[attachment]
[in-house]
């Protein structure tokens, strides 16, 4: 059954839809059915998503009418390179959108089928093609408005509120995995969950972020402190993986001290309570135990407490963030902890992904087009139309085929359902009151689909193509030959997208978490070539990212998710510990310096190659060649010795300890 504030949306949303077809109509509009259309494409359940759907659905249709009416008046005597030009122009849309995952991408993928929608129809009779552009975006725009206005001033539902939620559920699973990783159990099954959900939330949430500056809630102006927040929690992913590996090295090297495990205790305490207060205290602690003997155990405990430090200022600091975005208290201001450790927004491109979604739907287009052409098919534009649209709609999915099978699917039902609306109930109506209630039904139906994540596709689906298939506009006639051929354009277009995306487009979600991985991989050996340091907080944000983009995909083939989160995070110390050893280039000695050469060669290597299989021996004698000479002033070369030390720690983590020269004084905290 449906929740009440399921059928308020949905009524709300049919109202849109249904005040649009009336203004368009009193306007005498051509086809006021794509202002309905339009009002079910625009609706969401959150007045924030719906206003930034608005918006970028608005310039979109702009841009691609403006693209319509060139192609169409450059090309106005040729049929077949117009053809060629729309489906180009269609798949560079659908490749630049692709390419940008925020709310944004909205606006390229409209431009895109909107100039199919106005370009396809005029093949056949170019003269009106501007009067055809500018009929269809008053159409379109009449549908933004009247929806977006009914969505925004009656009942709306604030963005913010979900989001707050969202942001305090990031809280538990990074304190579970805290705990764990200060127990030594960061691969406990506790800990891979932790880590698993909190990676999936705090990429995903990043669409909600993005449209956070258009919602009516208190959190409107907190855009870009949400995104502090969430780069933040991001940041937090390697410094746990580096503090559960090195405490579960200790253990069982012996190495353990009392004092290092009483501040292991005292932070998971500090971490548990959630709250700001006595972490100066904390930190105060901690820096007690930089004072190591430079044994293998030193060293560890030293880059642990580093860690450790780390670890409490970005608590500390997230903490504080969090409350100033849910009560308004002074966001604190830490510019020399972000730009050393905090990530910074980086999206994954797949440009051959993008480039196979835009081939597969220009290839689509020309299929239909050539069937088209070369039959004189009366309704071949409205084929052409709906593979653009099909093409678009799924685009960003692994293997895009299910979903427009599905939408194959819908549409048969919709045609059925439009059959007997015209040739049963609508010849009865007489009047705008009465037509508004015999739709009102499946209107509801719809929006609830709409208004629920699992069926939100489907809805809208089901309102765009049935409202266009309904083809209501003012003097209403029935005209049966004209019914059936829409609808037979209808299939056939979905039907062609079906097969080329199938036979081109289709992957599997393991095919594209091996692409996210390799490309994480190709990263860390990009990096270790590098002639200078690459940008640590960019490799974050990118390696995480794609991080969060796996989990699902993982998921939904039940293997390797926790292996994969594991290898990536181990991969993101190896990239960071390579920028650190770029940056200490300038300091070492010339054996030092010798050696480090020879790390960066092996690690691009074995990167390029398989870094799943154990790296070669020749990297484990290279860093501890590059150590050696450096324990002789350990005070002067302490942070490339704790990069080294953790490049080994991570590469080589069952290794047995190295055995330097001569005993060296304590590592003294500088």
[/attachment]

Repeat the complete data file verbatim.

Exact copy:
[in-house]
């Protein structure tokens, strides 16, 4: 059954839809059915998503009418390179959108089928093609408005509120995995969950972020402190993986001290309570135990407490963030902890992904087009139309085929359902009151689909193509030959997208978490070539990212998710510990310096190659060649010795300890 504030949306949303077809109509509009259309494409359940759907659905249709009416008046005597030009122009849309995952991408993928929608129809009779552009975006725009206005001033539902939620559920699973990783159990099954959900939330949430500056809630102006927040929690992913590996090295090297495990205790305490207060205290602690003997155990405990430090200022600091975005208290201001450790927004491109979604739907287009052409098919534009649209709609999915099978699917039902609306109930109506209630039904139906994540596709689906298939506009006639051929354009277009995306487009979600991985991989050996340091907080944000983009995909083939989160995070110390050893280039000695050469060669290597299989021996004698000479002033070369030390720690983590020269004084905290 449906929740009440399921059928308020949905009524709300049919109202849109249904005040649009009336203004368009009193306007005498051509086809006021794509202002309905339009009002079910625009609706969401959150007045924030719906206003930034608005918006970028608005310039979109702009841009691609403006693209319509060139192609169409450059090309106005040729049929077949117009053809060629729309489906180009269609798949560079659908490749630049692709390419940008925020709310944004909205606006390229409209431009895109909107100039199919106005370009396809005029093949056949170019003269009106501007009067055809500018009929269809008053159409379109009449549908933004009247929806977006009914969505925004009656009942709306604030963005913010979900989001707050969202942001305090990031809280538990990074304190579970805290705990764990200060127990030594960061691969406990506790800990891979932790880590698993909190990676999936705090990429995903990043669409909600993005449209956070258009919602009516208190959190409107907190855009870009949400995104502090969430780069933040991001940041937090390697410094746990580096503090559960090195405490579960200790253990069982012996190495353990009392004092290092009483501040292991005292932070998971500090971490548990959630709250700001006595972490100066904390930190105060901690820096007690930089004072190591430079044994293998030193060293560890030293880059642990580093860690450790780390670890409490970005608590500390997230903490504080969090409350100033849910009560308004002074966001604190830490510019020399972000730009050393905090990530910074980086999206994954797949440009051959993008480039196979835009081939597969220009290839689509020309299929239909050539069937088209070369039959004189009366309704071949409205084929052409709906593979653009099909093409678009799924685009960003692994293997895009299910979903427009599905939408194959819908549409048969919709045609059925439009059959007997015209040739049963609508010849009865007489009047705008009465037509508004015999739709009102499946209107509801719809929006609830709409208004629920699992069926939100489907809805809208089901309102765009049935409202266009309904083809209501003012003097209403029935005209049966004209019914059936829409609808037979209808299939056939979905039907062609079906097969080329199938036979081109289709992957599997393991095919594209091996692409996210390799490309994480190709990263860390990009990096270790590098002639200078690459940008640590960019490799974050990118390696995480794609991080969060796996989990699902993982998921939904039940293997390797926790292996994969594991290898990536181990991969993101190896990239960071390579920028650190770029940056200490300038300091070492010339054996030092010798050696480090020879790390960066092996690690691009074995990167390029398989870094799943154990790296070669020749990297484990290279860093501890590059150590050696450096324990002789350990005070002067302490942070490339704790990069080294953790490049080994991570590469080589069952290794047995190295055995330097001569005993060296304590590592003294500088």